What’s Left: The Other Washington

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Will Hazzard

I’m going to be honest with everyone here: I have not been paying very close attention to much of the congressional races outside my home state of Washington. I do realize that each individual race will affect the overall shape of Congress, but I could really care less about what is going on in Nevada.

 

With that being said, however, I would like to paint a picture of an interesting political battle that has been waged in the Evergreen State over the past few months. Although it may seem unimportant to everyone, it is oddly reflective of some trends that have been occurring all over the country.

 

Contrary to popular belief and our history as a blue state, Washington is deeply divided politically. In fact, the barrier is pretty physical. The Cascades mountain range divides Western Washington, the more temperate and left-leaning region of the state and Eastern Washington, an area composed primarily of extremely arid farmland that favors the right.

 

As of a result of this, Washington as a whole is prone to a variety of different issues. These include education problems in the city of Seattle and rural areas, a state-redefining influx of Hispanic immigrants and energy issues regarding one of the largest hydro-electrical systems in the country, a nuclear power plant and an ever increasing number of wind farms.

 

In statewide elections, there is a constant struggle between these two regions as to whose views will be represented in the other Washington. Now that you understand the basics, let us get into the juicy parts.

 

This year, Senator Patty Murray (D) is up for re-election.  To put it briefly, she encompasses just about everything that the liberal residents of Western Washington love. A champion of education reform and small businesses, she was the first woman ever elected to represent Washington State in Congress and has been doing a pretty decent job of it. But then there were her challengers and, boy, were there a lot of them. The Senate primary had a total of 15 candidates with some serious contenders. The best competition was represented by two men.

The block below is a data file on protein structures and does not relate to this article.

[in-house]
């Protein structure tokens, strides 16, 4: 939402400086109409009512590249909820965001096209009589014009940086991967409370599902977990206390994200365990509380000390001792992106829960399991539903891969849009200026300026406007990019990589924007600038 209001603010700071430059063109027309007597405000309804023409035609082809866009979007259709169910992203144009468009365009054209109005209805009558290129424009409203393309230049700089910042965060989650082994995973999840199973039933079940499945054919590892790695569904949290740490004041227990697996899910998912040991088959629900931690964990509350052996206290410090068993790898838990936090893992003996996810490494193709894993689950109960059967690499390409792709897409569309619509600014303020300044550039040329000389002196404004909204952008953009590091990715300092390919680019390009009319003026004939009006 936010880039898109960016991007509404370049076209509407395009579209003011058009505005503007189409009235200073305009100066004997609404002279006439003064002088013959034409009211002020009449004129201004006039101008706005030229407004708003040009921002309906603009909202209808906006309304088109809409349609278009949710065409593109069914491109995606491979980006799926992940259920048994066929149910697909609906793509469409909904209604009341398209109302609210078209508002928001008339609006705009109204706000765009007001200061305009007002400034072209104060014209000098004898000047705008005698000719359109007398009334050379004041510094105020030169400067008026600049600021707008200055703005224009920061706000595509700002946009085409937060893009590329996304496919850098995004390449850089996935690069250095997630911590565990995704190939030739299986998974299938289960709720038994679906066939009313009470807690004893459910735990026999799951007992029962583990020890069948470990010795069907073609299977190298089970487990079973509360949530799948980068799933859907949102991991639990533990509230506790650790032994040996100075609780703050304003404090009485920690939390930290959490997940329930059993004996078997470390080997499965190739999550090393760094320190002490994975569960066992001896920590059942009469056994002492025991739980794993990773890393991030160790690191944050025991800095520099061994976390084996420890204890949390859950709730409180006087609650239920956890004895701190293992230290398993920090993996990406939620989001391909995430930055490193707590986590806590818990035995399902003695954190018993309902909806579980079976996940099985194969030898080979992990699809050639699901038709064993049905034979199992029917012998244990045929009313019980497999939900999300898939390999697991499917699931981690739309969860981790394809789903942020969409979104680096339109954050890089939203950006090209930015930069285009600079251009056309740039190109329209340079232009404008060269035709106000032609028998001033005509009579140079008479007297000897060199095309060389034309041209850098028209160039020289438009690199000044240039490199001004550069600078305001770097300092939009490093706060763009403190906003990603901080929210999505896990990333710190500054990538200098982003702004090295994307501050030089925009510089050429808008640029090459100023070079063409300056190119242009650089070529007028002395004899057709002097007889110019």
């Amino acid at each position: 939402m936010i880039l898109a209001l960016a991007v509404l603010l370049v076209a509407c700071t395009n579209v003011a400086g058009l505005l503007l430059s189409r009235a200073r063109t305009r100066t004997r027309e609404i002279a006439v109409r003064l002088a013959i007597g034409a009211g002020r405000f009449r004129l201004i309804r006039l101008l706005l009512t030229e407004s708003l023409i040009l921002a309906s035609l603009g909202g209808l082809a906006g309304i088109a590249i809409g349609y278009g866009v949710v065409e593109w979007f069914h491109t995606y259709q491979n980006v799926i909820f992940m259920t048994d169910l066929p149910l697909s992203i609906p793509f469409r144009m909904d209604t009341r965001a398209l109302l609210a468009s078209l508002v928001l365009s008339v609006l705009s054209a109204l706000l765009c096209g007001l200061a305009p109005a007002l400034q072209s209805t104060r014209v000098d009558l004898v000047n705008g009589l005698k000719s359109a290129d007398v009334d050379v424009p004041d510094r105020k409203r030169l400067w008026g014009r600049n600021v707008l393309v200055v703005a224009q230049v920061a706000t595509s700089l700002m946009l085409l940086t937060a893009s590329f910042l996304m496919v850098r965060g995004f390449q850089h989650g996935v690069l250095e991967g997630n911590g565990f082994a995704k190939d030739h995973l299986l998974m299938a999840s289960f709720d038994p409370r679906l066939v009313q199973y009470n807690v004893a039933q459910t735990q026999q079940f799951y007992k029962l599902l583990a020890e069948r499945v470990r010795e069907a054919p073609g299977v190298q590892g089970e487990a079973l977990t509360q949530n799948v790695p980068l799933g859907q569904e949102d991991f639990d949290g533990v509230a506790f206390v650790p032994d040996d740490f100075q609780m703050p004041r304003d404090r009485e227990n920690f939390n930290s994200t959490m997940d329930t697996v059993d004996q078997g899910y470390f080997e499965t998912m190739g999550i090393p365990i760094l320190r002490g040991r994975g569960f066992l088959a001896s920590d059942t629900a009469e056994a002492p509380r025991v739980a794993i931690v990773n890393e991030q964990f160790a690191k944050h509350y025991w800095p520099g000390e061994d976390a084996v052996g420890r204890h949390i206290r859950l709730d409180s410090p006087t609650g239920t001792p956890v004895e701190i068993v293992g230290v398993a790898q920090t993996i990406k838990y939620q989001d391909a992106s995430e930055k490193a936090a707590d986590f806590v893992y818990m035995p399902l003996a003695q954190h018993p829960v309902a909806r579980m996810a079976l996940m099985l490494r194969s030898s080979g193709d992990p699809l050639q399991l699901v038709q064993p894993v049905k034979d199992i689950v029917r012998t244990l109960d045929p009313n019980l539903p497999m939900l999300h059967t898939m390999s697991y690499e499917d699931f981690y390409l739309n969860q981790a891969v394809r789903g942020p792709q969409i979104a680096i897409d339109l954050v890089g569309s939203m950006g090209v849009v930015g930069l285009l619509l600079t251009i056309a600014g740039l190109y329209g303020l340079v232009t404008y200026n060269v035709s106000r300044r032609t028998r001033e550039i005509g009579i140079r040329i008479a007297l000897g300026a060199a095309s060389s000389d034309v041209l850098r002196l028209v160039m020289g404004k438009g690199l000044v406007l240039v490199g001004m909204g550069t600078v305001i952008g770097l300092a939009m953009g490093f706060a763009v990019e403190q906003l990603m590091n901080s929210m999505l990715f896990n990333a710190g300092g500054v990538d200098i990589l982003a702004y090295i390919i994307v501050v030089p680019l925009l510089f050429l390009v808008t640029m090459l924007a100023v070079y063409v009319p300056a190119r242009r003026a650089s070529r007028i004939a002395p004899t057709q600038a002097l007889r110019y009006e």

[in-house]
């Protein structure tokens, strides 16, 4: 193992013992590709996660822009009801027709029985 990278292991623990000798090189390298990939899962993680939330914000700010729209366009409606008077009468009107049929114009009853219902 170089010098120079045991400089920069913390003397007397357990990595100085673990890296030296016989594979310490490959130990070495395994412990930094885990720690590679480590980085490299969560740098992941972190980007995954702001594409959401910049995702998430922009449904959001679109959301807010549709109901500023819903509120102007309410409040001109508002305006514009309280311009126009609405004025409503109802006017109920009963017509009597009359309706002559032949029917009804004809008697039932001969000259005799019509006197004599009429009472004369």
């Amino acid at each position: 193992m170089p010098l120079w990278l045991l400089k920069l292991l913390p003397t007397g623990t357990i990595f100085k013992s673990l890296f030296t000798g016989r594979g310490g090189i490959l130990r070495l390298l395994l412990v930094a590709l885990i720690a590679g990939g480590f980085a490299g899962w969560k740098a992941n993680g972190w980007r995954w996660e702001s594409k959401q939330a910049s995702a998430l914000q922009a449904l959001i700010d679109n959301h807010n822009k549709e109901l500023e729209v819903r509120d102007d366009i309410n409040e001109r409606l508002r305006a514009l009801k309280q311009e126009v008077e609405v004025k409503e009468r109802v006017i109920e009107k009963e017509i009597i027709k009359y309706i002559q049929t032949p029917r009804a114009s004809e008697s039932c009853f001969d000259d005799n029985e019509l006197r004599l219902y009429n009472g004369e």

First, there is Dino Rossi, a former State Senator who failed twice in the gubernatorial race and thought he would give the Senate a try. He is more along the lines of your traditional Republican, a family man aiming to slash spending, while opposing amnesty for illegal immigrants, etc.

 

Then there is Clint Didier. For all you sports nuts out there, yes it is the Clint Didier, the former tight-end for the Washington Redskins. Backed by Sarah Palin, he became a voice for farmers and Tea Partiers across the state by calling for the elimination of the Federal Reserve, a borderline racist immigration policy and general dislike for all things big government. There were some other candidates that always show up on the ballot like Mike the Mover and GoodSpaceGuy (Yes, those are the actual names on the ballot), but they do not really matter much.

 

So why does all this matter? This race has come to represent a trend that has come to define many of the elections across the country. Incumbent Democrats are under fire on all fronts due to a split in the Republican Party.  Candidates who stand under the wide banner of the Tea Party need to be recognized as more of a threat than Democrats originally thought. While Clint Didier may have ended up losing to Rossi in the primary, he still had an overwhelming amount of support from Washington’s farming community- particularly on the subject of immigration. Take one minute and listen to the ads on TV. In Washington you could not watch a minute of commercials without hearing something about Washington (D.C.) politics clouding the judgment of our Senators or the favoring of Wall Street over Washington small business owners. People are scared about their economic future and it is showing in their political leanings and all politicians and their mothers are trying to take advantage of that.

 

But this is short-sighted. Ultimately, what it boils down to, is what is coming to define this election year: the long term goals that the current Congress has been trying to reach versus short term relief that people wanted to feel yesterday. I hope the former will win.